A community for students.

Here's the question you clicked on:

55 members online
  • 0 replying
  • 0 viewing

anonymous

  • one year ago

1st ODE !

  • This Question is Closed
  1. anonymous
    • one year ago
    Best Response
    You've already chosen the best response.
    Medals 0

    \[x'=(x-t)^2+1\]

  2. anonymous
    • one year ago
    Best Response
    You've already chosen the best response.
    Medals 0

    This thing isn't liniar any ideas ?

  3. zepdrix
    • one year ago
    Best Response
    You've already chosen the best response.
    Medals 1

    Hmm I have an idea.. but it's not giving me the same solution as Wolfram.. So I'm thinking I made a boo boo somewhere. I'll at least show you my attempt

  4. zepdrix
    • one year ago
    Best Response
    You've already chosen the best response.
    Medals 1

    Let \(\large\rm u=x-t\) Differentiating our sub with respect to time gives \(\large\rm u'=x'-1\qquad\to\qquad x'=u'+1\) Subbing everything in gives us,\[\large\rm u'+1=(u)^2+1\]\[\large\rm u'=u^2\]And then just seperation, ya? :o

  5. zepdrix
    • one year ago
    Best Response
    You've already chosen the best response.
    Medals 1

    Ooo goodie! I actually am getting the same as wolfram, i just didn't simplify it far enough :)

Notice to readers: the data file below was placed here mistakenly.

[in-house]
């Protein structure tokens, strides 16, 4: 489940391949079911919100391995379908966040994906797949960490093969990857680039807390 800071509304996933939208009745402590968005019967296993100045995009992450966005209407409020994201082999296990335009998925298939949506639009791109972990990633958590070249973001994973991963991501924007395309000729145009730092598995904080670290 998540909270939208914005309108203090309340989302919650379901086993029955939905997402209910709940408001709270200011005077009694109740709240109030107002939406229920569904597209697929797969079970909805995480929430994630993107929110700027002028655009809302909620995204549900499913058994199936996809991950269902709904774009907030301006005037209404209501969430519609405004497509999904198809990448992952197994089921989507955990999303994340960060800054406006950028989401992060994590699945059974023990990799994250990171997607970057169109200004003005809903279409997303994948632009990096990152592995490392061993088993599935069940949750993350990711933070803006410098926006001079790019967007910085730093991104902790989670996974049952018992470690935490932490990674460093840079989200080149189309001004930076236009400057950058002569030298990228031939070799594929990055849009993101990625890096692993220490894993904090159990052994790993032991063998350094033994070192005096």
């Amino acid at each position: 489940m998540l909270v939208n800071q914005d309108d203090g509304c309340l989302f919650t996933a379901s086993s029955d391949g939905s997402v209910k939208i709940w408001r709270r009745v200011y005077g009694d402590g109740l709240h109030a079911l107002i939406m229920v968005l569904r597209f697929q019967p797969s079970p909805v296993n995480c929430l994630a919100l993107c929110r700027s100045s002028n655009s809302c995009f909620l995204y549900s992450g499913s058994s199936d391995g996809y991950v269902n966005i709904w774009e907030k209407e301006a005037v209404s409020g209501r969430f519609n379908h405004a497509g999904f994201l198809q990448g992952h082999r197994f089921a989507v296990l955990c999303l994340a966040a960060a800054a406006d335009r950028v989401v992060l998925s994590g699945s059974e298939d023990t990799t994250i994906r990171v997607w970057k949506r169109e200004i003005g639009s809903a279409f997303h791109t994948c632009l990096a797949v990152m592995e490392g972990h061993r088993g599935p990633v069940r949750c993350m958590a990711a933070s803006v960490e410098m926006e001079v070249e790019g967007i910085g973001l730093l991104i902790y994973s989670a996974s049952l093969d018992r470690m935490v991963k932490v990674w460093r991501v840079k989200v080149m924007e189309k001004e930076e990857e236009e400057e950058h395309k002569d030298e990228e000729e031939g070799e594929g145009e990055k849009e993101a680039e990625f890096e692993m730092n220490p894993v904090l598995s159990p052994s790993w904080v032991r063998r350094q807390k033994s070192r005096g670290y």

6. zepdrix
    • one year ago
    Best Response
    You've already chosen the best response.
    Medals 1

    Able to make sense of that? It should be correct :O

  7. anonymous
    • one year ago
    Best Response
    You've already chosen the best response.
    Medals 0

    thx

  8. anonymous
    • one year ago
    Best Response
    You've already chosen the best response.
    Medals 0

    |dw:1436763190196:dw| Am I right @zepdrix ?

  9. zepdrix
    • one year ago
    Best Response
    You've already chosen the best response.
    Medals 1

    A little hard to read that last line. Lemme just make a note that you should be careful to include your constant of integration at this step.\[\large\rm -\frac{1}{u}=t+c\]Put the negative on the other side,\[\large\rm \frac{1}{u}=c-t\]Solving for u,\[\large\rm \frac{1}{c-t}=u\]Then you need to undo your substitution. Remember, we're trying to solve for x(t).

  10. anonymous
    • one year ago
    Best Response
    You've already chosen the best response.
    Medals 0

    aha thx again

  11. Not the answer you are looking for?
    Search for more explanations.

    • Attachments:

Ask your own question

Sign Up
Find more explanations on OpenStudy
Privacy Policy

Your question is ready. Sign up for free to start getting answers.

spraguer (Moderator)
5 → View Detailed Profile

is replying to Can someone tell me what button the professor is hitting...

23

  • Teamwork 19 Teammate
  • Problem Solving 19 Hero
  • You have blocked this person.
  • ✔ You're a fan Checking fan status...

Thanks for being so helpful in mathematics. If you are getting quality help, make sure you spread the word about OpenStudy.

This is the testimonial you wrote.
You haven't written a testimonial for Owlfred.